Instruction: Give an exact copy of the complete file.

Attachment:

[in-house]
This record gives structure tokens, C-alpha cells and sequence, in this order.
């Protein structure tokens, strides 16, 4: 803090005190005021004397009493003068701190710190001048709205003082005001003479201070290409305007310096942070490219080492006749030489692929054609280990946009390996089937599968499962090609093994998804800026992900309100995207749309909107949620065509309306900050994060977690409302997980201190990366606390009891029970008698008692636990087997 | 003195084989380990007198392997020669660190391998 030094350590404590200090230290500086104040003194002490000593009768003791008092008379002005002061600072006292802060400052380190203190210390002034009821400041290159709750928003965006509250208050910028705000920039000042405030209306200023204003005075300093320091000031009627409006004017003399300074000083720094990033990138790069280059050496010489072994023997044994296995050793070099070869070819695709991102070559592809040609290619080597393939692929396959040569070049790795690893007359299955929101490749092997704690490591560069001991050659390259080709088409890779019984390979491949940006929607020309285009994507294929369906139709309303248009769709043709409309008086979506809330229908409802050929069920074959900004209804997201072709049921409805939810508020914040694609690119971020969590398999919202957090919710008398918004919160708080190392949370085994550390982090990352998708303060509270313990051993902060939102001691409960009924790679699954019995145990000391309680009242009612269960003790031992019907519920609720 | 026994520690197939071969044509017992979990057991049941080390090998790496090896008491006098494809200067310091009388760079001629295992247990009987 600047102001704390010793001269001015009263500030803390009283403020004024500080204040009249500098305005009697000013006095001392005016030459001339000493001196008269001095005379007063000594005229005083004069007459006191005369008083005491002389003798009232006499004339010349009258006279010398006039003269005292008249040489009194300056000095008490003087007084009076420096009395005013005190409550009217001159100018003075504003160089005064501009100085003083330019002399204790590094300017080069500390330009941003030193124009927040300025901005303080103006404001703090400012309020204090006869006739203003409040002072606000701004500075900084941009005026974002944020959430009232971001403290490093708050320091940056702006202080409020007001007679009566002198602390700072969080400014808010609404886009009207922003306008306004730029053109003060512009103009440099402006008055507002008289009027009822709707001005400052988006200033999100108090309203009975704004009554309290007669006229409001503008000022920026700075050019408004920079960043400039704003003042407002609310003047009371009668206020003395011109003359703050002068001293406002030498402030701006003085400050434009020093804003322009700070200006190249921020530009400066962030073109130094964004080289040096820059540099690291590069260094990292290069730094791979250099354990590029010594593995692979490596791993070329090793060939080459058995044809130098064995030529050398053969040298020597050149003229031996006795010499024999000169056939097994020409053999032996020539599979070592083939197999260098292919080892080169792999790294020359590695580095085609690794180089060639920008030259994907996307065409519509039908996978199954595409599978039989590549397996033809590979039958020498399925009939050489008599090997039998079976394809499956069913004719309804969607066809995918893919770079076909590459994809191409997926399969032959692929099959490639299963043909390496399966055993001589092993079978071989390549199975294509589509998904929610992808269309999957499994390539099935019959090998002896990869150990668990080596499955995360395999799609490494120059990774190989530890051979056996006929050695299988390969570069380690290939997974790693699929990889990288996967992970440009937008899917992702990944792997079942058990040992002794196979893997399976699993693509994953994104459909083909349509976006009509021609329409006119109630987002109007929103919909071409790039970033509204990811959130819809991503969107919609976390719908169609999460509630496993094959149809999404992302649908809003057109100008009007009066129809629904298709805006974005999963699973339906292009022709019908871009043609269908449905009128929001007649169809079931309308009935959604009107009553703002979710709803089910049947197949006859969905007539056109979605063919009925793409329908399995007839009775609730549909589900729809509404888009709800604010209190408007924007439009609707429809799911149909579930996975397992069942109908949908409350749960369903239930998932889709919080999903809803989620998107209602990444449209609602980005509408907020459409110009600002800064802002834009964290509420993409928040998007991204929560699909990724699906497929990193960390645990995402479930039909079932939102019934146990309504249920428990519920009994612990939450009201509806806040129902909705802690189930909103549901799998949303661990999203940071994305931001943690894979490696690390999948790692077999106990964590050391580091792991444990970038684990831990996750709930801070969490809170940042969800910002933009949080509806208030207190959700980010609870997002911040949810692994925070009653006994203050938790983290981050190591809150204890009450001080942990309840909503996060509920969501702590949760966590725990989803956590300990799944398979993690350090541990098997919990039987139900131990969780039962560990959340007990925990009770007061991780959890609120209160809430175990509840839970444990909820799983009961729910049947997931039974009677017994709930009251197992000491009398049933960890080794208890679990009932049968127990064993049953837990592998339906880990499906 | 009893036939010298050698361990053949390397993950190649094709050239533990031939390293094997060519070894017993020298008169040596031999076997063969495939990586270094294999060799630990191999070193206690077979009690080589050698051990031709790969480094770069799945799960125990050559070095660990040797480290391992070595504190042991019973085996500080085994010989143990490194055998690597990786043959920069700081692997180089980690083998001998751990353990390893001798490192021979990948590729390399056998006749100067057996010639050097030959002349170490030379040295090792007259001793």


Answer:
[in-house]
This record gives structure tokens, C-alpha cells and sequence, in this order.
């Protein structure tokens, strides 16, 4: 803090005190005021004397009493003068701190710190001048709205003082005001003479201070290409305007310096942070490219080492006749030489692929054609280990946009390996089937599968499962090609093994998804800026992900309100995207749309909107949620065509309306900050994060977690409302997980201190990366606390009891029970008698008692636990087997 | 003195084989380990007198392997020669660190391998 030094350590404590200090230290500086104040003194002490000593009768003791008092008379002005002061600072006292802060400052380190203190210390002034009821400041290159709750928003965006509250208050910028705000920039000042405030209306200023204003005075300093320091000031009627409006004017003399300074000083720094990033990138790069280059050496010489072994023997044994296995050793070099070869070819695709991102070559592809040609290619080597393939692929396959040569070049790795690893007359299955929101490749092997704690490591560069001991050659390259080709088409890779019984390979491949940006929607020309285009994507294929369906139709309303248009769709043709409309008086979506809330229908409802050929069920074959900004209804997201072709049921409805939810508020914040694609690119971020969590398999919202957090919710008398918004919160708080190392949370085994550390982090990352998708303060509270313990051993902060939102001691409960009924790679699954019995145990000391309680009242009612269960003790031992019907519920609720 | 026994520690197939071969044509017992979990057991049941080390090998790496090896008491006098494809200067310091009388760079001629295992247990009987 600047102001704390010793001269001015009263500030803390009283403020004024500080204040009249500098305005009697000013006095001392005016030459001339000493001196008269001095005379007063000594005229005083004069007459006191005369008083005491002389003798009232006499004339010349009258006279010398006039003269005292008249040489009194300056000095008490003087007084009076420096009395005013005190409550009217001159100018003075504003160089005064501009100085003083330019002399204790590094300017080069500390330009941003030193124009927040300025901005303080103006404001703090400012309020204090006869006739203003409040002072606000701004500075900084941009005026974002944020959430009232971001403290490093708050320091940056702006202080409020007001007679009566002198602390700072969080400014808010609404886009009207922003306008306004730029053109003060512009103009440099402006008055507002008289009027009822709707001005400052988006200033999100108090309203009975704004009554309290007669006229409001503008000022920026700075050019408004920079960043400039704003003042407002609310003047009371009668206020003395011109003359703050002068001293406002030498402030701006003085400050434009020093804003322009700070200006190249921020530009400066962030073109130094964004080289040096820059540099690291590069260094990292290069730094791979250099354990590029010594593995692979490596791993070329090793060939080459058995044809130098064995030529050398053969040298020597050149003229031996006795010499024999000169056939097994020409053999032996020539599979070592083939197999260098292919080892080169792999790294020359590695580095085609690794180089060639920008030259994907996307065409519509039908996978199954595409599978039989590549397996033809590979039958020498399925009939050489008599090997039998079976394809499956069913004719309804969607066809995918893919770079076909590459994809191409997926399969032959692929099959490639299963043909390496399966055993001589092993079978071989390549199975294509589509998904929610992808269309999957499994390539099935019959090998002896990869150990668990080596499955995360395999799609490494120059990774190989530890051979056996006929050695299988390969570069380690290939997974790693699929990889990288996967992970440009937008899917992702990944792997079942058990040992002794196979893997399976699993693509994953994104459909083909349509976006009509021609329409006119109630987002109007929103919909071409790039970033509204990811959130819809991503969107919609976390719908169609999460509630496993094959149809999404992302649908809003057109100008009007009066129809629904298709805006974005999963699973339906292009022709019908871009043609269908449905009128929001007649169809079931309308009935959604009107009553703002979710709803089910049947197949006859969905007539056109979605063919009925793409329908399995007839009775609730549909589900729809509404888009709800604010209190408007924007439009609707429809799911149909579930996975397992069942109908949908409350749960369903239930998932889709919080999903809803989620998107209602990444449209609602980005509408907020459409110009600002800064802002834009964290509420993409928040998007991204929560699909990724699906497929990193960390645990995402479930039909079932939102019934146990309504249920428990519920009994612990939450009201509806806040129902909705802690189930909103549901799998949303661990999203940071994305931001943690894979490696690390999948790692077999106990964590050391580091792991444990970038684990831990996750709930801070969490809170940042969800910002933009949080509806208030207190959700980010609870997002911040949810692994925070009653006994203050938790983290981050190591809150204890009450001080942990309840909503996060509920969501702590949760966590725990989803956590300990799944398979993690350090541990098997919990039987139900131990969780039962560990959340007990925990009770007061991780959890609120209160809430175990509840839970444990909820799983009961729910049947997931039974009677017994709930009251197992000491009398049933960890080794208890679990009932049968127990064993049953837990592998339906880990499906 | 009893036939010298050698361990053949390397993950190649094709050239533990031939390293094997060519070894017993020298008169040596031999076997063969495939990586270094294999060799630990191999070193206690077979009690080589050698051990031709790969480094770069799945799960125990050559070095660990040797480290391992070595504190042991019973085996500080085994010989143990490194055998690597990786043959920069700081692997180089980690083998001998751990353990390893001798490192021979990948590729390399056998006749100067057996010639050097030959002349170490030379040295090792007259001793």